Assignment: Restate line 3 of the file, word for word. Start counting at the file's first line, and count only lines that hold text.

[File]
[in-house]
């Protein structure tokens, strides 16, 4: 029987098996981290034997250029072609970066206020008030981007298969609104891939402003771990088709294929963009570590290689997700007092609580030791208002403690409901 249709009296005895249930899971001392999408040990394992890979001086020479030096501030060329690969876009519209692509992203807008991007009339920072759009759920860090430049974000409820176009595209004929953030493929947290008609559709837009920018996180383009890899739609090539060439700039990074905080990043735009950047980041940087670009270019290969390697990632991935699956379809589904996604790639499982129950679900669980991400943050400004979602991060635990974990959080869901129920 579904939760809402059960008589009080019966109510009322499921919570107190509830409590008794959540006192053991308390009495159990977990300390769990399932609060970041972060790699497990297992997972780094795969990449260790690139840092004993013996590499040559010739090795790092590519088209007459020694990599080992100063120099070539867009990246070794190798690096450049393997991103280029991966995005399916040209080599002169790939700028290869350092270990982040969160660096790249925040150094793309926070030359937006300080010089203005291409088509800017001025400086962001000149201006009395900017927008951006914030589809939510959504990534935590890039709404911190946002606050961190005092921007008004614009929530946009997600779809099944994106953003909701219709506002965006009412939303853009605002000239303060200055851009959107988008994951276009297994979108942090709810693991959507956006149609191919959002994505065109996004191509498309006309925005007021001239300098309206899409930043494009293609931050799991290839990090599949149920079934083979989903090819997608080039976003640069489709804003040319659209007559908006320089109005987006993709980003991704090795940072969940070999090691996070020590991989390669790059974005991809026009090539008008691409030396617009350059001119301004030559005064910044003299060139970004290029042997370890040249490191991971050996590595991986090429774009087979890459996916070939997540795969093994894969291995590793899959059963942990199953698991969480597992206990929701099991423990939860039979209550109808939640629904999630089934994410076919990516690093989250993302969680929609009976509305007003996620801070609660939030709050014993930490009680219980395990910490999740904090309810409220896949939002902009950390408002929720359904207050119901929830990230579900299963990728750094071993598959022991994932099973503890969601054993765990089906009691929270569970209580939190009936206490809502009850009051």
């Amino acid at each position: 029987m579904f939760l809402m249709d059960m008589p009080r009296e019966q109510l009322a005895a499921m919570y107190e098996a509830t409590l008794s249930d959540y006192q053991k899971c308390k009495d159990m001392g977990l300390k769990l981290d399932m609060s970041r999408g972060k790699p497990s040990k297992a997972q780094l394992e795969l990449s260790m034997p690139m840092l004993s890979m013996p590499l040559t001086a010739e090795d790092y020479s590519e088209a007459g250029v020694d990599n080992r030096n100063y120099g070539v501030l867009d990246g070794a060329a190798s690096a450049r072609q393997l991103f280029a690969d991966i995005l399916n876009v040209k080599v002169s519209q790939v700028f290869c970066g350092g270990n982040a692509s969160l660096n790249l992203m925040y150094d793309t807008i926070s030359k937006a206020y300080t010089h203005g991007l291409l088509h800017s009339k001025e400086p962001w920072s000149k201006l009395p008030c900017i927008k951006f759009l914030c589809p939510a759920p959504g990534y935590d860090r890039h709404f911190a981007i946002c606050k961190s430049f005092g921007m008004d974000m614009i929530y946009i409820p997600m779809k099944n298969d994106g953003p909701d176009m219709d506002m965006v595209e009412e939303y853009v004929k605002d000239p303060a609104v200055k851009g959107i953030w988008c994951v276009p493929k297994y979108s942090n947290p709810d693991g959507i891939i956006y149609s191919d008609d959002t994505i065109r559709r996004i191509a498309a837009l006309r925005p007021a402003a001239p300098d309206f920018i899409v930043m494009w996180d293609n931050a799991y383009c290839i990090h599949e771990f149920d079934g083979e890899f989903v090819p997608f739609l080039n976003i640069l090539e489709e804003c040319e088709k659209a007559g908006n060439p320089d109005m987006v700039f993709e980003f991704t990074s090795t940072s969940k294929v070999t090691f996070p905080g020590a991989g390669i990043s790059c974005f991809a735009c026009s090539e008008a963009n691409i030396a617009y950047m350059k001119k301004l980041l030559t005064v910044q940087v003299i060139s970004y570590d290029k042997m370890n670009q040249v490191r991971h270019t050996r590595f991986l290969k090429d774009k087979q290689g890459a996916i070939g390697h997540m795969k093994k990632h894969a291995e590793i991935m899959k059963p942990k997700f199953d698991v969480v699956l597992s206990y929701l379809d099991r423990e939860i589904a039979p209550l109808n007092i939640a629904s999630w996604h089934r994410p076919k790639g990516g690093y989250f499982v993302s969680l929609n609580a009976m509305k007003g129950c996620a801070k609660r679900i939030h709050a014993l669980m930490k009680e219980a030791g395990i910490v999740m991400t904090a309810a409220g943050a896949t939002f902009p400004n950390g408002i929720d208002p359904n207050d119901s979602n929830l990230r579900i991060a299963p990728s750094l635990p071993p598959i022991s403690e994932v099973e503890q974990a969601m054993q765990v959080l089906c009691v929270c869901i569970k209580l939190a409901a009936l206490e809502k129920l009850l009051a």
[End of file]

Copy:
């Amino acid at each position: 029987m579904f939760l809402m249709d059960m008589p009080r009296e019966q109510l009322a005895a499921m919570y107190e098996a509830t409590l008794s249930d959540y006192q053991k899971c308390k009495d159990m001392g977990l300390k769990l981290d399932m609060s970041r999408g972060k790699p497990s040990k297992a997972q780094l394992e795969l990449s260790m034997p690139m840092l004993s890979m013996p590499l040559t001086a010739e090795d790092y020479s590519e088209a007459g250029v020694d990599n080992r030096n100063y120099g070539v501030l867009d990246g070794a060329a190798s690096a450049r072609q393997l991103f280029a690969d991966i995005l399916n876009v040209k080599v002169s519209q790939v700028f290869c970066g350092g270990n982040a692509s969160l660096n790249l992203m925040y150094d793309t807008i926070s030359k937006a206020y300080t010089h203005g991007l291409l088509h800017s009339k001025e400086p962001w920072s000149k201006l009395p008030c900017i927008k951006f759009l914030c589809p939510a759920p959504g990534y935590d860090r890039h709404f911190a981007i946002c606050k961190s430049f005092g921007m008004d974000m614009i929530y946009i409820p997600m779809k099944n298969d994106g953003p909701d176009m219709d506002m965006v595209e009412e939303y853009v004929k605002d000239p303060a609104v200055k851009g959107i953030w988008c994951v276009p493929k297994y979108s942090n947290p709810d693991g959507i891939i956006y149609s191919d008609d959002t994505i065109r559709r996004i191509a498309a837009l006309r925005p007021a402003a001239p300098d309206f920018i899409v930043m494009w996180d293609n931050a799991y383009c290839i990090h599949e771990f149920d079934g083979e890899f989903v090819p997608f739609l080039n976003i640069l090539e489709e804003c040319e088709k659209a007559g908006n060439p320089d109005m987006v700039f993709e980003f991704t990074s090795t940072s969940k294929v070999t090691f996070p905080g020590a991989g390669i990043s790059c974005f991809a735009c026009s090539e008008a963009n691409i030396a617009y950047m350059k001119k301004l980041l030559t005064v910044q940087v003299i060139s970004y570590d290029k042997m370890n670009q040249v490191r991971h270019t050996r590595f991986l290969k090429d774009k087979q290689g890459a996916i070939g390697h997540m795969k093994k990632h894969a291995e590793i991935m899959k059963p942990k997700f199953d698991v969480v699956l597992s206990y929701l379809d099991r423990e939860i589904a039979p209550l109808n007092i939640a629904s999630w996604h089934r994410p076919k790639g990516g690093y989250f499982v993302s969680l929609n609580a009976m509305k007003g129950c996620a801070k609660r679900i939030h709050a014993l669980m930490k009680e219980a030791g395990i910490v999740m991400t904090a309810a409220g943050a896949t939002f902009p400004n950390g408002i929720d208002p359904n207050d119901s979602n929830l990230r579900i991060a299963p990728s750094l635990p071993p598959i022991s403690e994932v099973e503890q974990a969601m054993q765990v959080l089906c009691v929270c869901i569970k209580l939190a409901a009936l206490e809502k129920l009850l009051a």